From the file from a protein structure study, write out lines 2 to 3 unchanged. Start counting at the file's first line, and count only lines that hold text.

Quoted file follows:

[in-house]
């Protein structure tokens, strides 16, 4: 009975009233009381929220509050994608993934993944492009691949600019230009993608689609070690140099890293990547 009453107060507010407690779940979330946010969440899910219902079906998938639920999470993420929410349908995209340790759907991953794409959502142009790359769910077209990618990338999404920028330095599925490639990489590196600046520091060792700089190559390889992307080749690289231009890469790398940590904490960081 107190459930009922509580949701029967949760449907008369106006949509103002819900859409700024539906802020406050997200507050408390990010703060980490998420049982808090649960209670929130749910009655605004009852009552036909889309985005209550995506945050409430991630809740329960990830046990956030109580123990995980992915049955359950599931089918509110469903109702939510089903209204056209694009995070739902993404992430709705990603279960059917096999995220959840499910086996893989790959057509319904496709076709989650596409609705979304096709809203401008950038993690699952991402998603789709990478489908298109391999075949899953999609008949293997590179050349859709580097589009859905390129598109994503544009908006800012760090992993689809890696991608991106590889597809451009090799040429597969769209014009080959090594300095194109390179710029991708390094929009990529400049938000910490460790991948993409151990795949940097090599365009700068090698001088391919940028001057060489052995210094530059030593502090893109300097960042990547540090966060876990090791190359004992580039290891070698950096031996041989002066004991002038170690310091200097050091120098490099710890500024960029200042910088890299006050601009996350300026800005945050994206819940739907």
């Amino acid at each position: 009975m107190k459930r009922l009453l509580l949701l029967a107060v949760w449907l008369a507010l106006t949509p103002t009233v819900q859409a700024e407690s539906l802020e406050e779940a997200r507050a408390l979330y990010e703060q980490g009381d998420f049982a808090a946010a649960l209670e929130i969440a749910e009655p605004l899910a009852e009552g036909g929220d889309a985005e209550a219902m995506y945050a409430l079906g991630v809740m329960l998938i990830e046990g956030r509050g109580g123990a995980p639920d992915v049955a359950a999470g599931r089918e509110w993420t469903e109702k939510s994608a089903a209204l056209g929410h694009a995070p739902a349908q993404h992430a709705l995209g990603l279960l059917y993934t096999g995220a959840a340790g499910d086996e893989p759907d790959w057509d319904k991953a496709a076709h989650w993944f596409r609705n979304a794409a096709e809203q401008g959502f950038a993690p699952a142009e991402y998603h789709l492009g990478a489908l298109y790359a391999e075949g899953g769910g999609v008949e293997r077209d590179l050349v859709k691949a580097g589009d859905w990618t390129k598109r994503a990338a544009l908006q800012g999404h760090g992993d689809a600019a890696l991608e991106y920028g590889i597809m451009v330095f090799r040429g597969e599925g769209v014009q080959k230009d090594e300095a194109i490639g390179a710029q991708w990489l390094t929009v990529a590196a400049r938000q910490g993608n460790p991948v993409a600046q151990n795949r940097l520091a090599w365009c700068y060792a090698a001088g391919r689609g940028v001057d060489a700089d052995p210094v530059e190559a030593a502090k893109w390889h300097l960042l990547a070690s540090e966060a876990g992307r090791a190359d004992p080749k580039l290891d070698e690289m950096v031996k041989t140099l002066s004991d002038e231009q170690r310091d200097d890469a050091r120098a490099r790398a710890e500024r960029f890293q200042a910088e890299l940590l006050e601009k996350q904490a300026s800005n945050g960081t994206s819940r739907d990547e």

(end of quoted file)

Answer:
């Protein structure tokens, strides 16, 4: 009975009233009381929220509050994608993934993944492009691949600019230009993608689609070690140099890293990547 009453107060507010407690779940979330946010969440899910219902079906998938639920999470993420929410349908995209340790759907991953794409959502142009790359769910077209990618990338999404920028330095599925490639990489590196600046520091060792700089190559390889992307080749690289231009890469790398940590904490960081 107190459930009922509580949701029967949760449907008369106006949509103002819900859409700024539906802020406050997200507050408390990010703060980490998420049982808090649960209670929130749910009655605004009852009552036909889309985005209550995506945050409430991630809740329960990830046990956030109580123990995980992915049955359950599931089918509110469903109702939510089903209204056209694009995070739902993404992430709705990603279960059917096999995220959840499910086996893989790959057509319904496709076709989650596409609705979304096709809203401008950038993690699952991402998603789709990478489908298109391999075949899953999609008949293997590179050349859709580097589009859905390129598109994503544009908006800012760090992993689809890696991608991106590889597809451009090799040429597969769209014009080959090594300095194109390179710029991708390094929009990529400049938000910490460790991948993409151990795949940097090599365009700068090698001088391919940028001057060489052995210094530059030593502090893109300097960042990547540090966060876990090791190359004992580039290891070698950096031996041989002066004991002038170690310091200097050091120098490099710890500024960029200042910088890299006050601009996350300026800005945050994206819940739907």
């Amino acid at each position: 009975m107190k459930r009922l009453l509580l949701l029967a107060v949760w449907l008369a507010l106006t949509p103002t009233v819900q859409a700024e407690s539906l802020e406050e779940a997200r507050a408390l979330y990010e703060q980490g009381d998420f049982a808090a946010a649960l209670e929130i969440a749910e009655p605004l899910a009852e009552g036909g929220d889309a985005e209550a219902m995506y945050a409430l079906g991630v809740m329960l998938i990830e046990g956030r509050g109580g123990a995980p639920d992915v049955a359950a999470g599931r089918e509110w993420t469903e109702k939510s994608a089903a209204l056209g929410h694009a995070p739902a349908q993404h992430a709705l995209g990603l279960l059917y993934t096999g995220a959840a340790g499910d086996e893989p759907d790959w057509d319904k991953a496709a076709h989650w993944f596409r609705n979304a794409a096709e809203q401008g959502f950038a993690p699952a142009e991402y998603h789709l492009g990478a489908l298109y790359a391999e075949g899953g769910g999609v008949e293997r077209d590179l050349v859709k691949a580097g589009d859905w990618t390129k598109r994503a990338a544009l908006q800012g999404h760090g992993d689809a600019a890696l991608e991106y920028g590889i597809m451009v330095f090799r040429g597969e599925g769209v014009q080959k230009d090594e300095a194109i490639g390179a710029q991708w990489l390094t929009v990529a590196a400049r938000q910490g993608n460790p991948v993409a600046q151990n795949r940097l520091a090599w365009c700068y060792a090698a001088g391919r689609g940028v001057d060489a700089d052995p210094v530059e190559a030593a502090k893109w390889h300097l960042l990547a070690s540090e966060a876990g992307r090791a190359d004992p080749k580039l290891d070698e690289m950096v031996k041989t140099l002066s004991d002038e231009q170690r310091d200097d890469a050091r120098a490099r790398a710890e500024r960029f890293q200042a910088e890299l940590l006050e601009k996350q904490a300026s800005n945050g960081t994206s819940r739907d990547e």